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Songwriting According to Psalm 40

Songwriting According to Psalm 40

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This article first appeared in Worship Leader, May 2011. Subscribe to Worship Leader today!

Trying to write a worship song? It’s quite a weighty endeavor, especially considering that our entire reason for existence on this earth is to lift up the praises of our creator! But rather than turning to the latest fad or formula, why not look to the most famous worship songwriter in history?

Psalm 40 is one of King David’s most well known songs, having been adapted to music by artists spanning from Stravinsky to Bono. But what are the aspects of this text that makes it so powerful? I believe that the first three verses alone speak volumes to why David sings so passionately to his God.

I waited patiently for the LORD; he turned to me and heard my cry.
He lifted me out of the slimy pit, out of the mud and mire;
He set my feet on a rock and gave me a firm place to stand.
He put a new song in my mouth, a hymn of praise to our God.
Many will see and fear the LORD and put their trust in him. 

Though it is not my desire to minimize this Scripture to merely a blueprint for all worship songs, I do believe it is important that we recognize some key components of this song that make it so powerful.

First, David begins with the incorporation of his story. David’s testimony, like many of ours, was filled with its share of highlights and lowlights. As a man after God’s own heart, he had faith enough to defeat giants and rule nations. Yet, he fell into the most grievous of sins, committing adultery then covering it up with murder. And though the pit of David’s sin was deep, he was never out of reach of God’s mighty hand of redemption. Where David failed, God restored. Where David waited on the Lord, God showed up in his perfect timing, bringing the utmost glory to himself!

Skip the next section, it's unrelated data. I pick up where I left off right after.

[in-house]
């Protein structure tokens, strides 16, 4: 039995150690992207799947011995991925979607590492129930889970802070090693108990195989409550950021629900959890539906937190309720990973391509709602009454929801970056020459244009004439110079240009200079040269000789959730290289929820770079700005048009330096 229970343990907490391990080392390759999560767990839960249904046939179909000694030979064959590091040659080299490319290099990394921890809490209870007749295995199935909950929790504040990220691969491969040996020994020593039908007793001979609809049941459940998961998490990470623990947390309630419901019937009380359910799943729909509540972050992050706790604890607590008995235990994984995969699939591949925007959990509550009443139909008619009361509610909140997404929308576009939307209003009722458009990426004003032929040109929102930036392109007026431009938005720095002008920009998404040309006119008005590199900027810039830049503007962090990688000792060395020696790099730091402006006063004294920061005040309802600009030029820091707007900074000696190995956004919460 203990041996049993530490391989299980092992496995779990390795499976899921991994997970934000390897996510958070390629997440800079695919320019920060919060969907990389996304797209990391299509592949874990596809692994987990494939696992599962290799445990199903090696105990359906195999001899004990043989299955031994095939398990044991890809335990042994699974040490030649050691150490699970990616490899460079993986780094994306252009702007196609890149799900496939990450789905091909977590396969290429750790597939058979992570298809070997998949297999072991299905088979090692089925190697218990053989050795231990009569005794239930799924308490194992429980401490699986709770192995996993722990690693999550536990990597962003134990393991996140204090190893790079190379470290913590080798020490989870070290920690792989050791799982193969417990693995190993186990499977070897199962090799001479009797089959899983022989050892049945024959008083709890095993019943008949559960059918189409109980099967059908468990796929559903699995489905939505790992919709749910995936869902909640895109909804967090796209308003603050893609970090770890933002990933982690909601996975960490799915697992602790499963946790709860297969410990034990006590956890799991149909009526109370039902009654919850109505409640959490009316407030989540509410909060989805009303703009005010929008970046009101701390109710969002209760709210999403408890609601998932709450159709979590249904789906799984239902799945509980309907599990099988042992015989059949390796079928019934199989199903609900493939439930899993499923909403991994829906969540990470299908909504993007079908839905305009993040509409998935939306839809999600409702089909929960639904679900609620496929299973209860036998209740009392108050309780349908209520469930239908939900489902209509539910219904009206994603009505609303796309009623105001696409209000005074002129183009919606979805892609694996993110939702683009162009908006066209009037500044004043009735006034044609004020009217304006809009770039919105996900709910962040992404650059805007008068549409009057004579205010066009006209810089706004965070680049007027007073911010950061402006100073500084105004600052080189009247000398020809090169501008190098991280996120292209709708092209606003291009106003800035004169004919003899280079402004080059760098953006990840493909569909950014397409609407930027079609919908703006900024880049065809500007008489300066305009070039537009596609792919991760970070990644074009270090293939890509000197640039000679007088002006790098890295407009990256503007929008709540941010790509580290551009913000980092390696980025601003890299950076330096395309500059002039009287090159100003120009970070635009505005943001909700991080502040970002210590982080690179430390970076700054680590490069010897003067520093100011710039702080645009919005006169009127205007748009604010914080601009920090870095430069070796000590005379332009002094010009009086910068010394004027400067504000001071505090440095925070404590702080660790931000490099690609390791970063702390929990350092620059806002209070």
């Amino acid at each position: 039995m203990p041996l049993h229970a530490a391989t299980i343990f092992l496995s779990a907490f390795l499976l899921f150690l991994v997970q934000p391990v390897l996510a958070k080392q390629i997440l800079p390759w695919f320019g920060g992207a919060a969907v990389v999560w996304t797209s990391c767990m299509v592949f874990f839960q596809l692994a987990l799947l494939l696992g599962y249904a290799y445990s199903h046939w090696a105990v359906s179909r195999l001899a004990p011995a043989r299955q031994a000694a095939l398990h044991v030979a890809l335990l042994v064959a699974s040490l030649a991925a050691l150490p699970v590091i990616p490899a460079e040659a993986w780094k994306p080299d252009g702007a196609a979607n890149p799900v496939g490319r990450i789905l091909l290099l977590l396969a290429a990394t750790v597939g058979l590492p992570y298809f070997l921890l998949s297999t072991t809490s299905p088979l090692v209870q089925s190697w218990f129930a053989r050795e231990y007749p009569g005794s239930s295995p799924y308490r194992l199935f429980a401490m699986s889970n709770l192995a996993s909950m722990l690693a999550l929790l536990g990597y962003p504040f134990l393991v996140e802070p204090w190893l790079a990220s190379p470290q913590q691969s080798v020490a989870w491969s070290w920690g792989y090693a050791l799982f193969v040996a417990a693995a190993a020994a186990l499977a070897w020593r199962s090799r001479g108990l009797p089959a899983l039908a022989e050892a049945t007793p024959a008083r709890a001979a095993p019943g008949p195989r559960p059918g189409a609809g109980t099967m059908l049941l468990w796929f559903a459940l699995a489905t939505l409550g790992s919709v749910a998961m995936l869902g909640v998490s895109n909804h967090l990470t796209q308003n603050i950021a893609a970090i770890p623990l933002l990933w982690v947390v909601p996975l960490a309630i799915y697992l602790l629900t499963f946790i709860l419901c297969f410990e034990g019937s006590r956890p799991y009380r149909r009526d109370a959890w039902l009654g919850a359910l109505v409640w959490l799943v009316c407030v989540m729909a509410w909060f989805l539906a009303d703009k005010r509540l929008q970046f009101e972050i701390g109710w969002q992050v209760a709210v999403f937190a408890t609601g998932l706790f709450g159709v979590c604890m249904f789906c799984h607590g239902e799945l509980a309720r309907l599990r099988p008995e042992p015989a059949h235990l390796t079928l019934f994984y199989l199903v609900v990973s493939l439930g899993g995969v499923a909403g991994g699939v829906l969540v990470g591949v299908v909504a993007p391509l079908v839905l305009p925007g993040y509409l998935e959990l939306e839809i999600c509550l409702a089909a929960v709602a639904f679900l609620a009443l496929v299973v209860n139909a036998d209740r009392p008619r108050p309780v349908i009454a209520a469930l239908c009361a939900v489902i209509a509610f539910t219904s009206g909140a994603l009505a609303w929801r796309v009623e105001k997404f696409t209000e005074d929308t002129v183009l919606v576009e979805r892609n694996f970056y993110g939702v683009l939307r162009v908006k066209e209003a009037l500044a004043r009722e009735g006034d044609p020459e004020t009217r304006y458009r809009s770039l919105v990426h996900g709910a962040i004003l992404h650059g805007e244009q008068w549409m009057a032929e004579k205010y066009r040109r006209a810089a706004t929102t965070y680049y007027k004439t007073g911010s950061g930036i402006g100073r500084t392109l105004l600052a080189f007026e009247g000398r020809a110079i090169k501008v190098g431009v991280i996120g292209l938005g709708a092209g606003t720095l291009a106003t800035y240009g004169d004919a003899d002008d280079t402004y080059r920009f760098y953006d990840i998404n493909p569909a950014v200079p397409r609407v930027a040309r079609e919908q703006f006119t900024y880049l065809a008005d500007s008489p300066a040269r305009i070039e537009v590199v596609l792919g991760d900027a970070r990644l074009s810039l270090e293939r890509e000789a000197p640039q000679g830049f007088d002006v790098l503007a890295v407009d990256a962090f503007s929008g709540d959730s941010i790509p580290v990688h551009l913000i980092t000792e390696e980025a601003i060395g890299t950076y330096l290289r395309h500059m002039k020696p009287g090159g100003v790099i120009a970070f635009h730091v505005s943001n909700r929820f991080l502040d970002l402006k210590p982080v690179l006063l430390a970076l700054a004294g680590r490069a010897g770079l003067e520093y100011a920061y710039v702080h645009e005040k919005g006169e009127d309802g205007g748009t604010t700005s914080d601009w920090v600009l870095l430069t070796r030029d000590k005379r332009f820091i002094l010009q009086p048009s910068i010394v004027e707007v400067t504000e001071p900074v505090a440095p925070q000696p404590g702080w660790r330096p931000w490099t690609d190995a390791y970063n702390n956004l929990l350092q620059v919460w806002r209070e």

Secondly, we see David’s response: the declaration of God’s glory. David sings a new song to God, a song of praise and thanksgiving. And why a new song? Could it be because God’s mercies are new every morning? Could it be that in every twist and turn of David’s journey he discovered new and fresh reasons to sing God’s praises?

Lastly, we see David’s expectation of the extraordinary. David proclaims God’s goodness for this distinct purpose: that many will hear and put their trust in the Lord. David believes that God will do extraordinary things through his new song, not because of the greatness of our songs, but because of the greatness of our God. As I said earlier, if our sole purpose of existence is to give praise to our creator, doesn’t it make sense that God would delight in putting these new songs in our hearts?

So what’s your story? What pit has God pulled you out of? What miry clay is God currently redeeming you from? And do you believe that your personal worship testimony could be used to bring many to salvation? God’s Word tells us that the Church is advancing and the gates of hell will not prevail. As we songwriters have the opportunity of being part of the greatest mission ever, will we boldly sing our new song?

The worship leader at Perimeter church in Atlanta, GA, Laura Story is also an author and the writer of the much-loved worship song, “Indescribable.” Find out more at

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